An improved photoresist and/or photoresist treatment is needed that will have reduced LER. A method is needed to remove or eliminate polymer aggregates from photoresist. A semiconductor device is needed having critical dimensions within very precise tolerances, metal lines with reduced resistance, and transistors without degraded performance.
FIG. 1 is a flow diagram of a method of reducing line edge roughness of photoresist in a first embodiment of the invention.
FIG. 2 is a flow diagram of a method of reducing line edge roughness of photoresist in a second embodiment of the invention.
FIG. 3A is a cross section representation of a photoresist without supercritical carbon dioxide treatment.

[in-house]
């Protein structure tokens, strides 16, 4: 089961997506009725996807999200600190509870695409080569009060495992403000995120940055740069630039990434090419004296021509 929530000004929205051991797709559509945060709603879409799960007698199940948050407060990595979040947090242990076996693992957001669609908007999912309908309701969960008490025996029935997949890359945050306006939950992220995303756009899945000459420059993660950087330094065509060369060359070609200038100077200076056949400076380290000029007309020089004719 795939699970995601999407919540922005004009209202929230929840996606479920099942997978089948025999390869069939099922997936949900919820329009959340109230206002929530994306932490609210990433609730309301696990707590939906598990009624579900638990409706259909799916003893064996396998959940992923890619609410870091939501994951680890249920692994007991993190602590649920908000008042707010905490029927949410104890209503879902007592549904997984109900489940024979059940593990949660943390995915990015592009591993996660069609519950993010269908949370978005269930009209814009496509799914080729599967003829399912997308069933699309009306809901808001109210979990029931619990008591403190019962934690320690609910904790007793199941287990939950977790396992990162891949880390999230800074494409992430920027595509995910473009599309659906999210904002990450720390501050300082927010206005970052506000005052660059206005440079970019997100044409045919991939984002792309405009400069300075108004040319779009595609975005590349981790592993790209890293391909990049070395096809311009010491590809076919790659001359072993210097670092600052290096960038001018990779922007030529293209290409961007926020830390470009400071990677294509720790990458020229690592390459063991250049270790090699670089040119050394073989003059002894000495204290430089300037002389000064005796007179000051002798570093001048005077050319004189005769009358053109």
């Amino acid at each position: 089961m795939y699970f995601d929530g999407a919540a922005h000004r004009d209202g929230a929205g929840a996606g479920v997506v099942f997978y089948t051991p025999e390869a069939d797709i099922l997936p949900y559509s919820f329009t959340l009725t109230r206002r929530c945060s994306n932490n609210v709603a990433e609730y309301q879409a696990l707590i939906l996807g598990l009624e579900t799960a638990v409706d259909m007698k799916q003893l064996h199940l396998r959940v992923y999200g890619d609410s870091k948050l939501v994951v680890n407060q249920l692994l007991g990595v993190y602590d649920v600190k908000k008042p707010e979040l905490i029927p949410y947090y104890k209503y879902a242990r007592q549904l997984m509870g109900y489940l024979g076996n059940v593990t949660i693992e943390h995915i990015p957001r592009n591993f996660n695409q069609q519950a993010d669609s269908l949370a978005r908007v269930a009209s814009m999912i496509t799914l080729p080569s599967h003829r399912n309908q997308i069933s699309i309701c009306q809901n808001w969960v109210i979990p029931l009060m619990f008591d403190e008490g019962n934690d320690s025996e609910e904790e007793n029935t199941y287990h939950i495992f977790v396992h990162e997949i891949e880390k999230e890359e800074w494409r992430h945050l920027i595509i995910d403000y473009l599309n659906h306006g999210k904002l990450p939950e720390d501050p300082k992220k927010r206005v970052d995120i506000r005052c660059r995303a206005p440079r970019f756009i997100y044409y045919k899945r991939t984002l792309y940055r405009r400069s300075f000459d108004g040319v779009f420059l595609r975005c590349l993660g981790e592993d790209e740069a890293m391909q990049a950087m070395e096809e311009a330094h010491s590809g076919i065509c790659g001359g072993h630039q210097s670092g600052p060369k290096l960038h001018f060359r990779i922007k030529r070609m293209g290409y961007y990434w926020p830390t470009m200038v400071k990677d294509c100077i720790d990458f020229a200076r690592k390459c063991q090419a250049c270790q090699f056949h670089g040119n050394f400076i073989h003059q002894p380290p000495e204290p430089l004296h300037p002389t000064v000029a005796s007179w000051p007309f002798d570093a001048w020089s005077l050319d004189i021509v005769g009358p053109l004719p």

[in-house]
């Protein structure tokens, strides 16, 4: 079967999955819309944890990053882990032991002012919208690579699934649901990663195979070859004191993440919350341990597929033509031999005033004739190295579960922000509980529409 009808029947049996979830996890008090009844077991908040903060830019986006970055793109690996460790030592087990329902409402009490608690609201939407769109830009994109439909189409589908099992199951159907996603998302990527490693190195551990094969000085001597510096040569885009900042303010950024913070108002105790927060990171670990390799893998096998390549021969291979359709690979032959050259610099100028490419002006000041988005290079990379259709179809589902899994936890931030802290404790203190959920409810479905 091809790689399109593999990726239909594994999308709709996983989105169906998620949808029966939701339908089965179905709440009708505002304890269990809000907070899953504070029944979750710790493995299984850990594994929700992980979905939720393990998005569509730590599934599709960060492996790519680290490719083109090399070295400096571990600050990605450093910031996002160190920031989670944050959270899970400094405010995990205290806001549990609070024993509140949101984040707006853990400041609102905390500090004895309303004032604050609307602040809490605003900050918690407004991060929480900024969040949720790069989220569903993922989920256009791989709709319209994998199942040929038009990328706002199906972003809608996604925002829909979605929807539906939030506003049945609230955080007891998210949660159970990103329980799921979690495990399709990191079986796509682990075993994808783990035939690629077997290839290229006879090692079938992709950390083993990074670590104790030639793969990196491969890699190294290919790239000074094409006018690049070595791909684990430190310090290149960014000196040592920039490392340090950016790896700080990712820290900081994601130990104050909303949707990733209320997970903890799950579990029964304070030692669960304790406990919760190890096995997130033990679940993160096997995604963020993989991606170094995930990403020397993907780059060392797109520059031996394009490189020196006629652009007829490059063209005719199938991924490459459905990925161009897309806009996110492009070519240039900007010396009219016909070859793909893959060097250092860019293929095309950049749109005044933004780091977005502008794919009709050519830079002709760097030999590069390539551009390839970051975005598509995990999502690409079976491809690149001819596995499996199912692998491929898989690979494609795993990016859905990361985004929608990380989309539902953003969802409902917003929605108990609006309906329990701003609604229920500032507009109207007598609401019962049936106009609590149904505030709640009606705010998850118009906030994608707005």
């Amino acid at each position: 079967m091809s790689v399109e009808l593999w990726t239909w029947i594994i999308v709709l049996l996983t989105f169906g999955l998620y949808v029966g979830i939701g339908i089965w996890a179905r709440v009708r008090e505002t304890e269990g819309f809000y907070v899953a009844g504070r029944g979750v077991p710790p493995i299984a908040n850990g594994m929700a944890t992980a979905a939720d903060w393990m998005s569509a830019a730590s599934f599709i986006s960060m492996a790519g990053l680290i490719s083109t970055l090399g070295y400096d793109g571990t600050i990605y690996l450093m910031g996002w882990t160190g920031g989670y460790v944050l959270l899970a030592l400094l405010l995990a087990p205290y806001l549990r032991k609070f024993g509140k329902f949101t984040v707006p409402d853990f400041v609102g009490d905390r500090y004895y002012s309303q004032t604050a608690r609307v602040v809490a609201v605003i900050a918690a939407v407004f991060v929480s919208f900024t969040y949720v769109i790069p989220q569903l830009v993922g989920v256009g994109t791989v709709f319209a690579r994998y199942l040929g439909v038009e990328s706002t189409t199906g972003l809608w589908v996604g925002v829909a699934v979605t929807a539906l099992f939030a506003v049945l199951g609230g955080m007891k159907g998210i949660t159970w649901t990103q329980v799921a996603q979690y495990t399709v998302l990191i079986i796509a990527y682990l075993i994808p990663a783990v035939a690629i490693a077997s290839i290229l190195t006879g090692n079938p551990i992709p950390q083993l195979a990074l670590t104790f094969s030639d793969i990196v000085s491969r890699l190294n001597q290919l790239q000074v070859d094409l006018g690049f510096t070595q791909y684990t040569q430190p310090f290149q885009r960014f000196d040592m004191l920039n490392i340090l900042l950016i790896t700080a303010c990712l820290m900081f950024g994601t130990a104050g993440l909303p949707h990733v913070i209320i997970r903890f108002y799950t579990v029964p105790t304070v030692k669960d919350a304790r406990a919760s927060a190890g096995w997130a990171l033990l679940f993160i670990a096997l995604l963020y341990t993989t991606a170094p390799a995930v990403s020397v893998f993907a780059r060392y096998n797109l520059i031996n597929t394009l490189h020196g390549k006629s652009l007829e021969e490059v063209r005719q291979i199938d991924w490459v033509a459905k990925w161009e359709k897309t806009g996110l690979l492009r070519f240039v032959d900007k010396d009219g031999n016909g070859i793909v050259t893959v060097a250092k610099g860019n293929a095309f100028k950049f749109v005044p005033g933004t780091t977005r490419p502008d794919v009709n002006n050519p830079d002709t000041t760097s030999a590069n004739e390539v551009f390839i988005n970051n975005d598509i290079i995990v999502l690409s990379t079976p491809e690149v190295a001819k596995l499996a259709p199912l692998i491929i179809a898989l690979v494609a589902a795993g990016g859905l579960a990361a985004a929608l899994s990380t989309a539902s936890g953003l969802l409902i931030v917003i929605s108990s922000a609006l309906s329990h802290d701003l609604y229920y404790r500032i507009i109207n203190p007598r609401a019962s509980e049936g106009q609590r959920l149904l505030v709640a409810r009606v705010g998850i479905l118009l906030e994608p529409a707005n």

FIG. 3B is a cross section representation of a photoresist swollen with supercritical carbon dioxide.
FIG. 3C is a cross section representation of a photoresist after controlled release of supercritical carbon dioxide.
 In the embodiment of FIG. 1, photoresist is treated with supercritical carbon dioxide after the photoresist is applied to a substrate, and before the photoresist is developed. As shown in block 101, photoresist, including a polymer component dissolved in a solvent, is applied to a substrate by spin coating. In block 102, the photoresist may be heated during a soft bake step to release and/or evaporate some of the solvent from the photoresist. The soft bake step is not required, however, in every embodiment.